Many films have explored the physical, mental, and emotional toll of starting a new life – whether by choice or force – in a foreign country. Joining this particular brand of coming-of-age story is Synonymes, a well-made and well-acted French drama that ultimately does not follow through on its most interesting facets and lacks nuance in its character exploration. Unfortunately, this portrait of a deeply troubled young man in search of a fresh start does not give its protagonist enough psychological depth to win viewers to his side.
Yoav (Tom Mercier) is fleeing Israel due to a deep disgust with his home country. Some trauma – perhaps PTSD from mandatory time in the army – is implied, but it is never explored. Consequently, his actions – notably the cruel rants in the film’s second half – come across as unduly mean-spirited and off-putting. This self-torture also comes through in graphic sexual displays but again these feel indicative of a larger issue that is never explored. Additionally, every Israeli expat in this story seeks out confrontation aggressively; while possibly indicative of the company Yoav keeps based on his own views and experiences, the one-sided portrayal leaves a bad taste in today’s climate.
Paris looks quietly gorgeous through Nadav Lapid’s well-framed direction. As Yoav denies himself the city’s famous beauty, the sublime (Notre Dame) and gritty (trash-filled streets) are presented without commentary: the city rises above any agenda.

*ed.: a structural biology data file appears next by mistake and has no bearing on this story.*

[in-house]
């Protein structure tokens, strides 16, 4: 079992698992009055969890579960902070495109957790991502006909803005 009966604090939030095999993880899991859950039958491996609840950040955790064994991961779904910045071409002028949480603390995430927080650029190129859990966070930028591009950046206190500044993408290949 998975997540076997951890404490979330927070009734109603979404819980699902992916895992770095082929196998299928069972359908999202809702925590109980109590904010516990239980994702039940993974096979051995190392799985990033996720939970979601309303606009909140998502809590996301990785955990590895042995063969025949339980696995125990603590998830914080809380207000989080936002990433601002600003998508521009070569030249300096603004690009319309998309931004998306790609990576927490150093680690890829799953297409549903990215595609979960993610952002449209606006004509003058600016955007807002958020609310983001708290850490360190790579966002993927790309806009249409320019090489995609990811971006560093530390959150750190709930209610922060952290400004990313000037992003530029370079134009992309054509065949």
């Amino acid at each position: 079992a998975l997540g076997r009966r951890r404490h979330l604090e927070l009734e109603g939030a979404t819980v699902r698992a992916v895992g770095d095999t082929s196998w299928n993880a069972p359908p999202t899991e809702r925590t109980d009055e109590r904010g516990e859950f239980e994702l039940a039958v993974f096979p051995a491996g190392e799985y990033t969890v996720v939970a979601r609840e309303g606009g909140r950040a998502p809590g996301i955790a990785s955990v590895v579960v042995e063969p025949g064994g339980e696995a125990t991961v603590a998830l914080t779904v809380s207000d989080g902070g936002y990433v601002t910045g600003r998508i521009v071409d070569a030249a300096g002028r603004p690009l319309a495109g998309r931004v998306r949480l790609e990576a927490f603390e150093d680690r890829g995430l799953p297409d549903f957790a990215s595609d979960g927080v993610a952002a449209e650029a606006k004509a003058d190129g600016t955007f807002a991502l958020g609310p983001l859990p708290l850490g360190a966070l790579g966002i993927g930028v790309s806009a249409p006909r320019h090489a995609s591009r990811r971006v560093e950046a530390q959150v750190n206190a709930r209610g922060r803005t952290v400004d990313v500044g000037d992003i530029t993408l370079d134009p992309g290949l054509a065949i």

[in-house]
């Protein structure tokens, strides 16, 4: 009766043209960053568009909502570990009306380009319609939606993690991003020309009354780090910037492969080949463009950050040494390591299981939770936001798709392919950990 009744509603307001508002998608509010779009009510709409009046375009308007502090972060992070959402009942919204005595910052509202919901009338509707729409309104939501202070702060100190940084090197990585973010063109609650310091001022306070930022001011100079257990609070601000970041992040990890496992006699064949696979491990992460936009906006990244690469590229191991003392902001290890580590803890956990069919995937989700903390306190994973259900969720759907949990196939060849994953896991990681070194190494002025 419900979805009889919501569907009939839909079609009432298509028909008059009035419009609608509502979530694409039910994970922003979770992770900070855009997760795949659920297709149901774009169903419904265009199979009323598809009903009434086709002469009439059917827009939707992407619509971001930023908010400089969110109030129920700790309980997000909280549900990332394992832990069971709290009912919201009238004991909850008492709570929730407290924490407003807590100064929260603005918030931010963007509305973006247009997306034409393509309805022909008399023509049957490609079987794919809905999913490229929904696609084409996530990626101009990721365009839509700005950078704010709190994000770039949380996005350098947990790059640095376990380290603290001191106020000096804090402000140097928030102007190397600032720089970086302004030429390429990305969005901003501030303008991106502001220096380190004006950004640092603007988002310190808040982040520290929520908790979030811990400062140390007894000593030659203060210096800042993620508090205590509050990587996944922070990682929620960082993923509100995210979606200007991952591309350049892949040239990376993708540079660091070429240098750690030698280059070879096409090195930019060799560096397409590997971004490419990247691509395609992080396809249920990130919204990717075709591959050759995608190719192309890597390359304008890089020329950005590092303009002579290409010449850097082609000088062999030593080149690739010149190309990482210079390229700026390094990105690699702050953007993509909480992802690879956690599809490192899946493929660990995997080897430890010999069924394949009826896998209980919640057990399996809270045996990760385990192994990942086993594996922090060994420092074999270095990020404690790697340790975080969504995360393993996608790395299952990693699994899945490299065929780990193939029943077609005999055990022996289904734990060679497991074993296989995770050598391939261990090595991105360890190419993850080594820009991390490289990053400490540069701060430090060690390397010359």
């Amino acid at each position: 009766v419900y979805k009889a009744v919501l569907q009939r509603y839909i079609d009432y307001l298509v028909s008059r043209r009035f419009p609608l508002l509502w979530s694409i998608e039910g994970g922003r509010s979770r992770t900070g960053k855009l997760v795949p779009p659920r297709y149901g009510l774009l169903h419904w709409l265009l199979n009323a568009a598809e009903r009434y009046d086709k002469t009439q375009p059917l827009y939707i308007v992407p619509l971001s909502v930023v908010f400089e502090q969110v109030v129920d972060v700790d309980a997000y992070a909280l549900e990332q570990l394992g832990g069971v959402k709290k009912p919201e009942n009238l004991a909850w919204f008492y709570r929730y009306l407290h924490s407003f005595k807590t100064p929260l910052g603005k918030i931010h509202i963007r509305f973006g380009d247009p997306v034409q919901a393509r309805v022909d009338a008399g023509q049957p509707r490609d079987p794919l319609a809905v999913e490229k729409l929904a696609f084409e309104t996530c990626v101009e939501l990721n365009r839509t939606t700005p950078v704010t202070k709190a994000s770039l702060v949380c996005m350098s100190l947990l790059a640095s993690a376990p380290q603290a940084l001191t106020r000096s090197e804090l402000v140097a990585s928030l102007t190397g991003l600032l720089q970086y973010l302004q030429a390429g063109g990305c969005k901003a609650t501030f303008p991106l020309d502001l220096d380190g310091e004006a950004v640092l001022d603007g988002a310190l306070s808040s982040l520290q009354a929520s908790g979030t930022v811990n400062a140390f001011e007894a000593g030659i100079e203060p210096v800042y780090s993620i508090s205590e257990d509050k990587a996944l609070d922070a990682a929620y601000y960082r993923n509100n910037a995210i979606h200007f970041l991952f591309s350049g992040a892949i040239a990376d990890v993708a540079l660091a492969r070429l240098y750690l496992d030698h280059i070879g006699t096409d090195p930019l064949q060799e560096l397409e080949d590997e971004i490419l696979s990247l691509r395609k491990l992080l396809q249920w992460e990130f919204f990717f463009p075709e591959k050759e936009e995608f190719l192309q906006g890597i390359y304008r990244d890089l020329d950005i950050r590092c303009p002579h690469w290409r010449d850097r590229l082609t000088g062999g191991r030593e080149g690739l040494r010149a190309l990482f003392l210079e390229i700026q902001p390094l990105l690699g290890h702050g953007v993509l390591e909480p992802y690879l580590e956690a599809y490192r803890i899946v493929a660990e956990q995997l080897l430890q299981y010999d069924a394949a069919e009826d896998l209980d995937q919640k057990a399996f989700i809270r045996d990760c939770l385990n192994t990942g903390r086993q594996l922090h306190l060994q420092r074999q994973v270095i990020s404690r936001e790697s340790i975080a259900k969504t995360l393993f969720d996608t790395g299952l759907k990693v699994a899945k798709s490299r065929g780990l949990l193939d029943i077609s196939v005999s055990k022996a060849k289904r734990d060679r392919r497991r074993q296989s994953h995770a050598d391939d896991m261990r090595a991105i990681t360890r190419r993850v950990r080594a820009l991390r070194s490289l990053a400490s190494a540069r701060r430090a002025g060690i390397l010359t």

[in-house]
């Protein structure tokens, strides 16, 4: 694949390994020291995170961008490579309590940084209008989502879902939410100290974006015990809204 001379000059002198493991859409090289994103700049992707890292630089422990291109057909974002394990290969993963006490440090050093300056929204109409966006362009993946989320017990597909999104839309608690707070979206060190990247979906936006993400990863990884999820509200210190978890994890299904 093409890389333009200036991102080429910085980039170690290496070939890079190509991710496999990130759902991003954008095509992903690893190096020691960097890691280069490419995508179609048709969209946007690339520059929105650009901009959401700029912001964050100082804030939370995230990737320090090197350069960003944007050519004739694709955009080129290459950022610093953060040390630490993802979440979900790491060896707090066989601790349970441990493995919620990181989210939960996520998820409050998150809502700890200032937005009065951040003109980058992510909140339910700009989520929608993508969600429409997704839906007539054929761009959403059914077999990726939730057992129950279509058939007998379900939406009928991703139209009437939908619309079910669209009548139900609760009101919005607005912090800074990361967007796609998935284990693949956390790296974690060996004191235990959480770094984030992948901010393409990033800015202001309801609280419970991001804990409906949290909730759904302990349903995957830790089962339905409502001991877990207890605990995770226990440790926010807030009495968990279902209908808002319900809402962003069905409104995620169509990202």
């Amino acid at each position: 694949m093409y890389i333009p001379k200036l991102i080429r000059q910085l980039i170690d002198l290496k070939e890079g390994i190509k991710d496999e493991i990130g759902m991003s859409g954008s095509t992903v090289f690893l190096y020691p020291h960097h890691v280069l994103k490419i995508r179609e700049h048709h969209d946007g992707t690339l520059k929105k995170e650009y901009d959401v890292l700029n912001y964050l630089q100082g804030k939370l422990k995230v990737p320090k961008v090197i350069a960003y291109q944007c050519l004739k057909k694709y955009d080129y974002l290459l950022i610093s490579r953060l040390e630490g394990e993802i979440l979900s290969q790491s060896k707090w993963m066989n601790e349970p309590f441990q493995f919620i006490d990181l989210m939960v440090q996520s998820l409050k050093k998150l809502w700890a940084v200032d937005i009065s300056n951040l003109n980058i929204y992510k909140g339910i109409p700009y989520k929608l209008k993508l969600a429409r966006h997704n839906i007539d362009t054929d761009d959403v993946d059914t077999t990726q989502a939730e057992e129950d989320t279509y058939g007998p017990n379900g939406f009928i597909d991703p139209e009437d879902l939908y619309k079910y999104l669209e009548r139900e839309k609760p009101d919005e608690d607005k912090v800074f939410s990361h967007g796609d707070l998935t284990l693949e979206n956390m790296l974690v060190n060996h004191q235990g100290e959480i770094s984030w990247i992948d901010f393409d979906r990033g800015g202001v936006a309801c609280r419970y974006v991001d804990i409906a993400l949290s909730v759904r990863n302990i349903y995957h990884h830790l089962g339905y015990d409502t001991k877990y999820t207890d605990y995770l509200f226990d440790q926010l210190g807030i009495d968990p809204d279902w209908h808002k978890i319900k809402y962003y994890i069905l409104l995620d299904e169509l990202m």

The most compelling part of the drama is the love triangle between Yoav, his new friend Emile, and Emile’s girlfriend Caroline. However, the explosive chemistry which characterises their first encounters fizzles out with no satisfactory confrontation or closure.
Synonymes will leave a relatable ache in the hearts of any who have left their homes in search of new lives and new identities, but its overwhelming dourness does the tale a disservice.
CAST: Tom Mercier, Quentin Dolmaire, Louise Chevillotte
DIRECTOR: Nadav Lapid
WRITERS: Nadav Lapid, Haïm Lapid
SYNOPSIS: Upon moving to France, a young Israeli man strives to erase his previous national identity.